The best part of the weekend was a trip to Francesca's for ice cream. They have several seasonal flavors that we loved. Even the child liked the pumpkin, cheesecake, and rum raisin flavors, although she opted for some old regulars: a scoop of strawberry and a scoop of vanilla with a cookie crumbled in it. I tried both. Both were great. What's not to love about ice cream!

I heartily recommend the pumpkin ice cream. It's so much more interesting and possibly tastier than pumpkin pie. It is definitely worth a trip to Francesca's before they stop making it.

Sunday, October 26, 2008

Queen of Sheba re-opening!

It's been a long 18 months in the Triangle without Ethiopian food! The Queen of Sheba closed in 2007 after a developer bought the old location and tore it down to build condos one block from Franklin St.

Happily the owner has found a new location on Weaver Dairy Rd. The grand opening of Sheba will be in November 1. I cannot wait. This is the best news I've heard in a long time!

Wednesday, October 22, 2008

Fresh pasta in Pittsboro

If you happen to be in the vicinity of Pittsboro, NC, around dinner time, I highly suggest a stop for take out pizza and pasta, especially the pasta, at the Neighborhood School Pizzeria on Thompson Street.

A friend of mine had raved about this place for ages. I don't live anywhere near Pittsboro but when I was driving through at 6pm on a Friday afternoon, I figured I would give the place a try. I couldn't make up my mind on what to order so I asked the owner / chef what she recommended. She suggested her most popular pasta dish -- chicken bianco.

It is a take out place, but I found a place inside to sit and watch the activity in the kitchen while I waited. While I sat there, the young girl cooking pulled a chicken escalope out of the fridge, dipped in egg and fried it in a stick of butter while I watched. She poured in a very healthy dose of brandy and added cream. While that buttery loveliness simmered, she took two lumps of fresh, pasta dough and passed them through the pasta machine turning them into thin yellow ribbons. She put them in a pot of boiling water and in no time the pasta was ready and so was the chicken. She put the pasta in a to go box and poured the chicken and sauce over it.

I could not drive myself home fast enough! After a torturous 30 minute drive, I raced into my house, put my dinner on a plate, and poured a glass of white wine.

Ahhhh heaven! The delicate, creamy flavors of butter, cream, brandy and egg melted in my mouth. It was heart-stoppingly good...and fattening. I ate half for dinner and saved the other half for my lunch.

I can't wait to go back! The owner also makes big trays of lasagna to order. One day when I need to feed a crowd I will order a couple. The pizza looked very tasty too. Maybe I'll drive out there this weekend!

Saturday, October 11, 2008

Homemade donuts

After reading this article about doughnuts in the NYT, I decided to give one of the recipes a whirl. Doughnuts are my favorite food. My order of preference for fatty, breakfast breadish foods: doughnuts, biscuits, bagel with cream cheese. Muffins? Forget it. If I'm going to have that much sugar and fat to start my day, it had better be a doughnut or even a piece of cake with frosting.

Anyway, after perusing my fridge and cupboards and consulting with my brother who is a fine baker, I decided to make the yeast doughnuts instead of the cake doughnuts. The recipe from the paper calls for a topping of sugar and Earl Gray tea. Isn't that awfully frou frou for a doughnut? I decided that I couldn't possibly go to all the trouble without making a chocolate glaze. Clearly I would have to try half of the doughnuts with chocolate and half with the frou frou tea topping. Then I realized I needed to try a plain glaze too.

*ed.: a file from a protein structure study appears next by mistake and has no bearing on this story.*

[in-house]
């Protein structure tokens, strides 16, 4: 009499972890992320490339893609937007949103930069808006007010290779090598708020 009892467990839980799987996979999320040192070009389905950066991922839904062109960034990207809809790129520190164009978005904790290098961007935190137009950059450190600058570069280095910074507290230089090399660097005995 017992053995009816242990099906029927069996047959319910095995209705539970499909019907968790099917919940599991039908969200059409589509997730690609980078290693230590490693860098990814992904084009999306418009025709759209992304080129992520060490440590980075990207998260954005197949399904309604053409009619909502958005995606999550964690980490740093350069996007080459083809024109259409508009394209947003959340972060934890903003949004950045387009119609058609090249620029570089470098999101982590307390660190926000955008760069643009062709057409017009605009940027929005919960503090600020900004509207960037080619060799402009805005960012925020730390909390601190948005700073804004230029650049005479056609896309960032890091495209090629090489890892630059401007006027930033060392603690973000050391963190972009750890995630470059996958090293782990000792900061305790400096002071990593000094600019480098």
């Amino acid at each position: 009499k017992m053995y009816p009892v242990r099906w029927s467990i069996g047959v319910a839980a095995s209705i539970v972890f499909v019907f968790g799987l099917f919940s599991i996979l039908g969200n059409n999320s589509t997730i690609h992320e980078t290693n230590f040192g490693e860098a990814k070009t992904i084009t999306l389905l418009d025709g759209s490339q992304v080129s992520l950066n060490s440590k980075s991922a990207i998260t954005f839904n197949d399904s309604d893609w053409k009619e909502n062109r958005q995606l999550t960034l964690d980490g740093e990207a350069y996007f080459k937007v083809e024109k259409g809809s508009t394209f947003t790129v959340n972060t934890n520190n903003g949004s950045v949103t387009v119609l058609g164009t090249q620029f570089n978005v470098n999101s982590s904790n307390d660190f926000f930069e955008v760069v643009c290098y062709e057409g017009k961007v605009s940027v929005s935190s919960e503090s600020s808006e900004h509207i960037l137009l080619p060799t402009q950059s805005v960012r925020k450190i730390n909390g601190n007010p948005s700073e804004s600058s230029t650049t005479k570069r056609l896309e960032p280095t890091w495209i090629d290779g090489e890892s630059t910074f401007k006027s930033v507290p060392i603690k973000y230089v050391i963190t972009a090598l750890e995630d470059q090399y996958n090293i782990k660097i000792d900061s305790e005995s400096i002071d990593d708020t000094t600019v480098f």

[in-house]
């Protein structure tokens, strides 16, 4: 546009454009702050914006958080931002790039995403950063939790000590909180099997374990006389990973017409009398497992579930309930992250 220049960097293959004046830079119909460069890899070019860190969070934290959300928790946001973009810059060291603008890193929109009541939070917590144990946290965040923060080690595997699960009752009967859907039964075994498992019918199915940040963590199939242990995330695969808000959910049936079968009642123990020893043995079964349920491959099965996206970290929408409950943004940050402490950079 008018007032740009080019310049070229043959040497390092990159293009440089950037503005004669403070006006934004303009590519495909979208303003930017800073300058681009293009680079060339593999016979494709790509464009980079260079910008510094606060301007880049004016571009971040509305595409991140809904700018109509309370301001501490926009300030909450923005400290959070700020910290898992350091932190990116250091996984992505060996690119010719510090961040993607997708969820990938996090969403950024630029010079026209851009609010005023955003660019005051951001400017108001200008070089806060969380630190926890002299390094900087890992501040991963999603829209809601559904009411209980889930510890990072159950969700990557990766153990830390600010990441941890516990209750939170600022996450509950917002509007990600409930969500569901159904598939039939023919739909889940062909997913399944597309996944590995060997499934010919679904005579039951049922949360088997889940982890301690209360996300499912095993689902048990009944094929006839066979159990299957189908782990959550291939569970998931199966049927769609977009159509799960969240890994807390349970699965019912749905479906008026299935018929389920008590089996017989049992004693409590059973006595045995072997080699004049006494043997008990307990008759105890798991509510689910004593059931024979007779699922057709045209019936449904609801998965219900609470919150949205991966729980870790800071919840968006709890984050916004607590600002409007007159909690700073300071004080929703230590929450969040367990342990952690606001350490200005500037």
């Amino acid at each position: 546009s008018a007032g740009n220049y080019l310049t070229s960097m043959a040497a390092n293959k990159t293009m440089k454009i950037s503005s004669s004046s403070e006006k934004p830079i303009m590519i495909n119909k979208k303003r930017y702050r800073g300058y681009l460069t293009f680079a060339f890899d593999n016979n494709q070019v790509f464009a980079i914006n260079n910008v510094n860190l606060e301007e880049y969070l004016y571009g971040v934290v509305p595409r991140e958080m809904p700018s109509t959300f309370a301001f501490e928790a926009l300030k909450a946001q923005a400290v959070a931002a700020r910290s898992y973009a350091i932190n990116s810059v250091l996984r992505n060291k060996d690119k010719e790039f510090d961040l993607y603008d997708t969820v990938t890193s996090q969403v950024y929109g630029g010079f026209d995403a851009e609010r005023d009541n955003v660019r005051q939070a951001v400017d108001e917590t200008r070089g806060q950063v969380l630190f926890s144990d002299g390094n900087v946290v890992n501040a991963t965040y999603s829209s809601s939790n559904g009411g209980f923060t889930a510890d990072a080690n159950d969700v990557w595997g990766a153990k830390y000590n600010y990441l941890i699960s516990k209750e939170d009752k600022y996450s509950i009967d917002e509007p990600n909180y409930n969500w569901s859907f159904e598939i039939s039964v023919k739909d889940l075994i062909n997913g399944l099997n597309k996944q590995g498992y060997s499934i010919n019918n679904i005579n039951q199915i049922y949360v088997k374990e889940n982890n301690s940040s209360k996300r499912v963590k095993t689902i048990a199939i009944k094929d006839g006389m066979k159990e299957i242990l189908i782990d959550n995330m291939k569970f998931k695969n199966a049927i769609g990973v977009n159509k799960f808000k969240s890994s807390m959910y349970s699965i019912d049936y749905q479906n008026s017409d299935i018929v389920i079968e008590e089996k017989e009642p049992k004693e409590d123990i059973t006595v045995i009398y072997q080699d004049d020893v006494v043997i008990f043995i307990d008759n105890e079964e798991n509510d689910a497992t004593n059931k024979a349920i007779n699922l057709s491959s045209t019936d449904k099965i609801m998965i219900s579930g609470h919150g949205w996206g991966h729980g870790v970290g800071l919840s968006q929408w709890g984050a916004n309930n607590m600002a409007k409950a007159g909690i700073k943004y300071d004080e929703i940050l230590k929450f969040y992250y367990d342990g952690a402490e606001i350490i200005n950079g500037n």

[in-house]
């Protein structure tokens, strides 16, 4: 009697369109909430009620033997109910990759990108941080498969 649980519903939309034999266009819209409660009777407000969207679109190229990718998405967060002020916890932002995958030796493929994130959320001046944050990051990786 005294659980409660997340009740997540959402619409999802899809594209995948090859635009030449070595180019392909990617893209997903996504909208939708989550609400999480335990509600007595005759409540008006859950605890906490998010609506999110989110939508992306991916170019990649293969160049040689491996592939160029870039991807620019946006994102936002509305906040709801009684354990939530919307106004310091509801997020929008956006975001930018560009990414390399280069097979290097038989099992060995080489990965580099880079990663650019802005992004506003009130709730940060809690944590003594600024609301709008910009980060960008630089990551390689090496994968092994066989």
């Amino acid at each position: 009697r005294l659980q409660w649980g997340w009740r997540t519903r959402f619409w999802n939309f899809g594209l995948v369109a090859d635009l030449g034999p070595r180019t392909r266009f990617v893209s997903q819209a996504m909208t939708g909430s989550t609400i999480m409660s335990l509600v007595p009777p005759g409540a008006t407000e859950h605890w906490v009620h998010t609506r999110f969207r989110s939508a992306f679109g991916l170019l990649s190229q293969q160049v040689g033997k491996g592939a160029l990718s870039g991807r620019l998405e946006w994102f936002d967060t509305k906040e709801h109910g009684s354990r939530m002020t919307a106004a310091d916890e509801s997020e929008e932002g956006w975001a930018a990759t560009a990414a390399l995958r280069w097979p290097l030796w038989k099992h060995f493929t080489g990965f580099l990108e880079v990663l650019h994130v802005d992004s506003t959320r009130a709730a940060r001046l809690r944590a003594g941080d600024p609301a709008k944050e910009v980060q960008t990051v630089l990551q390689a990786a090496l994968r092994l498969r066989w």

The only problem with the yeast doughnuts is the fact that they have to raise a couple of times. For neither love nor money is there a chance that I could rise early enough to make these for breakfast. So it was doughnuts for dessert or in fact for my dinner, as it turned out.

I used the Kitchen Aid with the dough hook to make the dough. It was fairly straightforward. The dough is very sticky.

It was messy to handle. I coated my hands in flour, but I was afraid of using too much for fear of making the dough too dense. No one wants hockey pucks for doughnuts.

I rolled them out to 1/2 in thickness, cut them with a biscuit cutter into 2" circles. I decided the dough was to messy to think about holes. Besides, doughnuts without holes have more surface area for glazes and toppings.

While I was waiting for the doughnuts to raise again, I made two glazes and the Earl Gray topping suggested in the article. In order to get a really fine powder to mix with the sugar, I put the tea in a spice grinder (formerly a coffee bean grinder). It worked beautifully.

I also made a chocolate glaze that was basically a ganache by heating 1/2 c. cream and 1T butter to almost a boil then adding 4 oz of chopped, dark chocolate.

For the second glaze, I wanted something that was more like a traditional glaze but perhaps a tad more interesting. I mixed 1c. powdered sugar with cream, orange juice and vanilla. I added cream by the tablespoonful until the mixture was like a thick paste. Then I added the juice by the tablespoonful until the mixture was like a thin glue. I threw in a capful of vanilla for good measure. The end resulted tasted like an orange creamsicle! MMM.

Once the doughtnuts had risen. I heated the canola oil in a large, iron wok that I generally use for things other than stir fry. I dropped the doughnuts into the hot oil and watched them puff up into airy deliciousness. They cooked for about 45 to 60 seconds on each side. I had to turn the burner down for the last two batches because the oil was so hot.